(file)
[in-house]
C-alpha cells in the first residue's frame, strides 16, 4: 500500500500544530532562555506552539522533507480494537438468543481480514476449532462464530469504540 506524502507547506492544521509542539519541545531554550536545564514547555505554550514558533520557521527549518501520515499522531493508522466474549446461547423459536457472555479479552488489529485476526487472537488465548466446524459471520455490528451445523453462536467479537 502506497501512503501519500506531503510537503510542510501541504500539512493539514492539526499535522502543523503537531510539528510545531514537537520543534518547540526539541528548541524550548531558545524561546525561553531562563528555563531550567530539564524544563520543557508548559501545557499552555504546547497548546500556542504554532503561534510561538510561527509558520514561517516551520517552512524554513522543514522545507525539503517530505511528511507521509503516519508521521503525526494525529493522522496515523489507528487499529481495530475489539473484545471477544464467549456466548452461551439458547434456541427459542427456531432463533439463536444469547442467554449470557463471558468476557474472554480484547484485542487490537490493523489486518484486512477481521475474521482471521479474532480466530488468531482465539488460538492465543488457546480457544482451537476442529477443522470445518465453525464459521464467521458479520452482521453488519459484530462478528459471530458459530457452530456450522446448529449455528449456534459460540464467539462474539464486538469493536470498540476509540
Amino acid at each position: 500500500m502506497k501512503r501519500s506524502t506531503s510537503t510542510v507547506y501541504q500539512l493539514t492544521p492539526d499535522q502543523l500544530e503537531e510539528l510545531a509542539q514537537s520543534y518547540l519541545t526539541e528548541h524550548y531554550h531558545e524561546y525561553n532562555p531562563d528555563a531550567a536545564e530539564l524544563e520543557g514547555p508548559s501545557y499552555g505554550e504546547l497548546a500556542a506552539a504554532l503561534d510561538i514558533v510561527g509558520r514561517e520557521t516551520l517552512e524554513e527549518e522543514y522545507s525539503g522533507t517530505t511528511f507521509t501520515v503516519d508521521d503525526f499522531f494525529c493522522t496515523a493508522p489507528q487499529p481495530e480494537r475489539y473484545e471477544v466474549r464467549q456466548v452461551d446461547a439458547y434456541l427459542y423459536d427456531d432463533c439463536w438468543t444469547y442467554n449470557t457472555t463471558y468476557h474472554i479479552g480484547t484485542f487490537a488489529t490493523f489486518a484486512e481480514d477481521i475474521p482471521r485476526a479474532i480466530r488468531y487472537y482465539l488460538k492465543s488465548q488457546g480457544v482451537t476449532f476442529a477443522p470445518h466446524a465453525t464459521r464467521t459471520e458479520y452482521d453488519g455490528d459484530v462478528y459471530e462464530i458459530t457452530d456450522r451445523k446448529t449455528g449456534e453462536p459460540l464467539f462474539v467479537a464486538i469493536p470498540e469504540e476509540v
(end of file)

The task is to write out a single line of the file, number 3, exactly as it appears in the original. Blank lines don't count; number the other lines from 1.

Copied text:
Amino acid at each position: 500500500m502506497k501512503r501519500s506524502t506531503s510537503t510542510v507547506y501541504q500539512l493539514t492544521p492539526d499535522q502543523l500544530e503537531e510539528l510545531a509542539q514537537s520543534y518547540l519541545t526539541e528548541h524550548y531554550h531558545e524561546y525561553n532562555p531562563d528555563a531550567a536545564e530539564l524544563e520543557g514547555p508548559s501545557y499552555g505554550e504546547l497548546a500556542a506552539a504554532l503561534d510561538i514558533v510561527g509558520r514561517e520557521t516551520l517552512e524554513e527549518e522543514y522545507s525539503g522533507t517530505t511528511f507521509t501520515v503516519d508521521d503525526f499522531f494525529c493522522t496515523a493508522p489507528q487499529p481495530e480494537r475489539y473484545e471477544v466474549r464467549q456466548v452461551d446461547a439458547y434456541l427459542y423459536d427456531d432463533c439463536w438468543t444469547y442467554n449470557t457472555t463471558y468476557h474472554i479479552g480484547t484485542f487490537a488489529t490493523f489486518a484486512e481480514d477481521i475474521p482471521r485476526a479474532i480466530r488468531y487472537y482465539l488460538k492465543s488465548q488457546g480457544v482451537t476449532f476442529a477443522p470445518h466446524a465453525t464459521r464467521t459471520e458479520y452482521d453488519g455490528d459484530v462478528y459471530e462464530i458459530t457452530d456450522r451445523k446448529t449455528g449456534e453462536p459460540l464467539f462474539v467479537a464486538i469493536p470498540e469504540e476509540v